When it came time for Dirk Helbing to choose a field at university, he played to his strengths. The University of Gottingen math prodigy filed his paperwork with the Physics Department and spent the next few years pondering complex systems – a world of fractals, chaos, and statistical physics.
But as the equations piled up, exposing the inner workings of increasingly abstract phenomena, Helbing found himself looking for a slightly more tangible connection with his work. “At some point I wanted to deal with something more interesting than dead matter,” he recalls, “which is a lot of what physics used to be about.” Walking across a snowy field one day, Helbing noticed clusters of footprints moving in patterns reminiscent of his formulae’s predictions. It was as if human movement – seemingly predicated on social constructs immune to cold hard logic – was following mathematical rules.
And so, Helbing formulated his novel research direction from a foundation of logic: he was intrigued by human systems and just plain good at physics, “so I decided that I had to combine the two,” he recalls. His subsequent papers struck a chord, and today, Helbing estimates that more than a hundred research groups around the world tackle problems of pedestrian and traffic dynamics. “It really rolls physics, biology, sociology, and psychology into one,” he says, “and it turned out to establish a whole new field.”
The career path of a truly interdisciplinary researcher can be a difficult line to walk: expertise in one field doesn’t typically translate across fields, as each comes stocked with its attendant foundational principles, theoretical constructs, and dictionary of jargon. Add to that the forces of professional inertia that often reward narrowly defined expertise, and most researchers find themselves doing very similar work for decades, trading well in the currency of publications, but shying away from potentially transformational leaps.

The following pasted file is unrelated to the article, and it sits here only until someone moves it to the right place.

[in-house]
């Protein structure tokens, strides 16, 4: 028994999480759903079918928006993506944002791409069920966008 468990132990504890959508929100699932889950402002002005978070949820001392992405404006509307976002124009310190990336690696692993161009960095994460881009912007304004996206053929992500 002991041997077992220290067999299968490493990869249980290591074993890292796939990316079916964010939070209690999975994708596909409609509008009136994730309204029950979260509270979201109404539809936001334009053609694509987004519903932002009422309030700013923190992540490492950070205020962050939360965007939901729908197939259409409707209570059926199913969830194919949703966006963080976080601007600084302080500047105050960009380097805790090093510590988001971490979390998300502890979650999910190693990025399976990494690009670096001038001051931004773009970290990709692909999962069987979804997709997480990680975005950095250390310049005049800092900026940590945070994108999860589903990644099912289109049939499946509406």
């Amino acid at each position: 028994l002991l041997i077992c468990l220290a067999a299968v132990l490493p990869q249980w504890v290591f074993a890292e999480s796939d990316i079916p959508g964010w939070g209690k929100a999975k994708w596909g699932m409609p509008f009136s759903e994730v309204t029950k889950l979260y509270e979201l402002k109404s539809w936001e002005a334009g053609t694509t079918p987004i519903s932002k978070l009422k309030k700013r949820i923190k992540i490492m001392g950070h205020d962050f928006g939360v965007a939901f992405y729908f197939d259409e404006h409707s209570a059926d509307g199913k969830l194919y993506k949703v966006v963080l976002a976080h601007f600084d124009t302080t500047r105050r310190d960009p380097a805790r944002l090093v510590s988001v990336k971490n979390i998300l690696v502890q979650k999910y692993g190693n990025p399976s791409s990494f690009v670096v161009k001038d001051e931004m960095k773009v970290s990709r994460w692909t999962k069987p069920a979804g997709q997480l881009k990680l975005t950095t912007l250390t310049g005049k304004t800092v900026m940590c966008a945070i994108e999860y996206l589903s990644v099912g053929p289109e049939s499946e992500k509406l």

But for those unable to constrain their curiosity or unwilling to restrict themselves to safe(r) funding paths and conventional wisdom, the intellectual rewards can be enormous. Arjen Hoekstra, a Professor of Water Management at the University of Twente, has ushered his supply chain models of water use from a quixotic thought experiment to the boardrooms of international businesses, governments, and institutions like UNESCO and the World Bank.
Hoekstra forged his big idea from the methods of environmental science, a field that seeks to catalog natural resources on a global scale. For example, only by following the sources and sinks, fluxes and flows of carbon dioxide can greenhouse gas budgets be generated, assessed, and enforced. Hoekstra applied this systems-based mentality to life’s most fundamental pre-requisite: water. The Water Footprint concept, as Hoekstra puts it, seeks to “quantify and map the volume of water that is consumed and polluted, directly or indirectly” in the sourcing of a given product. The idea has launched multiple books, a non-profit network, and a global array of workshops and water management trainings. Relatable statistics have challenged consumers to think twice before ordering a burger (“meat consumption is the single largest contributor to the water footprint of humanity,” notes Hoekstra) or buying a pair of Levi’s (which require 8,000 liters of water to produce). Instigating a behavioral change is difficult, particularly when vested interests such as governments or international corporations are exposed. “Our findings have often led to dispute,” Hoekstra says, “and I don’t shy away from that, it just shows that our research has societal relevance. Every change starts with an idea.”
In many ways, enhanced connectivity and improved data collection tools are the two key forces that reveal interdisciplinary opportunities. As more information becomes available and historically separated cultures and researchers interact, the landscape of knowledge expands. Like drying
mud in a desert, cracks emerge between knowledge centers, presenting opportunities for enterprising researchers to fill the gaps and explore the underlying foundation.